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Restricting drone airspace with Geofencing
February 15, 2019 News

After a series of incidents involving drones at airports, including the recent incident at Gatwick Airport, London, drone maker DJI has upgraded its geofencing technology to ensure drones do not fly into restricted airspace like airports. The recently launched Geospatial Environment Online (GEO2.0) system across Europe brings state-of-the-art geofencing to a total of 32 European countries.

GEO 2.0 creates detailed three-dimensional “bow tie” safety zones surrounding runway flight paths and uses complex polygon shapes around other sensitive facilities, rather than just simple circles used in earlier geofencing versions. DJI geofencing uses GPS and other navigational satellite signals to automatically help prevent drones from flying near sensitive locations such as airports, prisons, nuclear power plants and high-profile events. In certain locations, a DJI drone cannot take off within, or fly into, a geofenced area without special authorisation. Drone pilots with verified DJI accounts can unlock some areas if they have legitimate reasons and necessary approvals, but the most critical areas require extra steps from DJI to unlock them. DJI has streamlined the approval process so professional drone pilots with authorisation to fly in sensitive locations can receive unlocking codes within 30 minutes by submitting a request online.

GEO 2.0 applies the strictest geofencing restrictions to a 1.2 kilometer (3/4 mile) wide rectangle around each runway and the three-dimensional flight paths at either end, where airplanes ascend and descend. More flexible geofencing restrictions apply to an oval area within 6 kilometers (3.7 miles) of each runway. This bow tie shape opens more areas on the sides of runways to beneficial drone uses, as well as low-altitude areas more than 3 kilometers (1.9 miles) from the end of a runway, while increasing protection in the locations where traditional aircraft actually fly.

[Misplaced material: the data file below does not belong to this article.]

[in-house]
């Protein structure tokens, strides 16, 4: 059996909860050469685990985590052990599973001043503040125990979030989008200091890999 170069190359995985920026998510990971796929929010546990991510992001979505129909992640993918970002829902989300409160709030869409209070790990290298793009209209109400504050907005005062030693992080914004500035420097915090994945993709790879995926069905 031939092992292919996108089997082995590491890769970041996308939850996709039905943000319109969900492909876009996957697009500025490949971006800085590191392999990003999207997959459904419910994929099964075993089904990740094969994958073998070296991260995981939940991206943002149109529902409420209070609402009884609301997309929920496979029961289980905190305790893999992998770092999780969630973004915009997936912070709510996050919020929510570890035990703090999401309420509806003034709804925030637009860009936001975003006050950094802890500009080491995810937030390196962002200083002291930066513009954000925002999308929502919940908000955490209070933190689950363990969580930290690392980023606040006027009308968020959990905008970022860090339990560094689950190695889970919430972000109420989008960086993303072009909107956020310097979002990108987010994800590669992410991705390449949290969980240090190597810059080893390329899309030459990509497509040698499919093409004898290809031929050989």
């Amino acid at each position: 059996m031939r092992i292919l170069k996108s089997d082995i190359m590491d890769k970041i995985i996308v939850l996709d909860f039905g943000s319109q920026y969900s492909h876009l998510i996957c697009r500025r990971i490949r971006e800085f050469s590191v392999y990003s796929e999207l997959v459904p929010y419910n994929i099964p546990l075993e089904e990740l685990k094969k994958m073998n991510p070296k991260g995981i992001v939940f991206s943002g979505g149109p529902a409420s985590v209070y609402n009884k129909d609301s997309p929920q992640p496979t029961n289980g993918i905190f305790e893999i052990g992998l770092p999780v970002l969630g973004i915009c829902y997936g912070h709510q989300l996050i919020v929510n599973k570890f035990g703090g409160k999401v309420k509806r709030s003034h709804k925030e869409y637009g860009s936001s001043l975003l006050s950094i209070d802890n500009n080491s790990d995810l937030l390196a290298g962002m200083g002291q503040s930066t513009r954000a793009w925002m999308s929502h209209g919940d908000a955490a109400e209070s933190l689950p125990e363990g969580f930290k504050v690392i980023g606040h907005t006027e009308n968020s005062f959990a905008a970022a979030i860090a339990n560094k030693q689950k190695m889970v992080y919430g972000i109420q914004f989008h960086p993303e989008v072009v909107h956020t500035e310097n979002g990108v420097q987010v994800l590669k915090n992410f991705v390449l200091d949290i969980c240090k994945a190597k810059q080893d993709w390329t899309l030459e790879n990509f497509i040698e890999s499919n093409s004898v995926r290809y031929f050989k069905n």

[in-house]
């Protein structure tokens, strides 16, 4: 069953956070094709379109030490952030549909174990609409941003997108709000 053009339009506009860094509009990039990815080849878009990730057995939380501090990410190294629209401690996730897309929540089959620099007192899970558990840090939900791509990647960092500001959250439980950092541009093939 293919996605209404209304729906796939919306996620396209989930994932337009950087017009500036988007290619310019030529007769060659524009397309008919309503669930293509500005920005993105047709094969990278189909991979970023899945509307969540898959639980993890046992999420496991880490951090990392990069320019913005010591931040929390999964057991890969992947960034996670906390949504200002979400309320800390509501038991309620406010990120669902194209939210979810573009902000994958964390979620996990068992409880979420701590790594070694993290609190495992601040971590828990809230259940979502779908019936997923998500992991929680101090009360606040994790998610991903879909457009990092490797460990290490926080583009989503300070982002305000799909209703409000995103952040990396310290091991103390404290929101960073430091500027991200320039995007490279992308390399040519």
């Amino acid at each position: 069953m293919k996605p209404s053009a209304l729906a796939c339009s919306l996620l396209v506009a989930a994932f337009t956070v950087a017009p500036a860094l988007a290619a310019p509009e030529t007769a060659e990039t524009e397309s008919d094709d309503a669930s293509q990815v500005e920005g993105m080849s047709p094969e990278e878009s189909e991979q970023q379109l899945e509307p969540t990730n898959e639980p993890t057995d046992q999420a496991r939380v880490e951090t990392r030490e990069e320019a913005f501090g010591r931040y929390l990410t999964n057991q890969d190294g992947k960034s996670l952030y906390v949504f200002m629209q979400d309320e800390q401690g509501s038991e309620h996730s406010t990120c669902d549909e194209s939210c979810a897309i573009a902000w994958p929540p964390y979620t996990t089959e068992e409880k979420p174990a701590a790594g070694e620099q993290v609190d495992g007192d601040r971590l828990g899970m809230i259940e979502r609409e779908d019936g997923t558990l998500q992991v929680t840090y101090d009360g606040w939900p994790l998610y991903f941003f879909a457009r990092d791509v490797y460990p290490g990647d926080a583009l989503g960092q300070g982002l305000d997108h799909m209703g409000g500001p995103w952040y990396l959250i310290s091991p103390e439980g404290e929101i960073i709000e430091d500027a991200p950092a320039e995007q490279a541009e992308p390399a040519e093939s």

DJI’s new boundary areas around airport runways are based on the International Civil Aviation Organization’s Annex 14 standard for airspace safety near runways. DJI also consulted with aviation organizations on ways to enhance geofencing features near airport facilities. DJI’s categorisation of airports is based on airport types, numbers of passengers, operations and other factors, influencing the sensitivity of the airspace around a given location.

Using these aviation parameters, DJI has aligned its geofencing safety feature to broader understandings of airspace and airport risk, in a way that can be deployed in its drones worldwide, regardless of the aviation regulations that are in place, and that are still in the process of development, in many countries. The revamp of DJI’s GEO system will also include Temporary Flight Restrictions (TFRs) imposed during major events or natural disasters. The TFRs will be based on authoritative data from Eurocontrol.

DJI has chosen Altitude Angel as its new partner to deliver accurate, real-time and relevant geospatial data for airports, TFRs and other sensitive areas in 32 European countries. In Europe, Altitude Angel replaces DJI’s previous geospatial data provider AirMap. DJI worked together with Altitude Angel last year in Operation Zenith, a full-scale test at Manchester Airport of its GuardianUTM O/S platform for unmanned traffic management in controlled airspace.

While there are no reports of DJI introducing geofencing to Asia or other parts of the world, it will be just a matter of time before the upgrades reaches the other regions as well.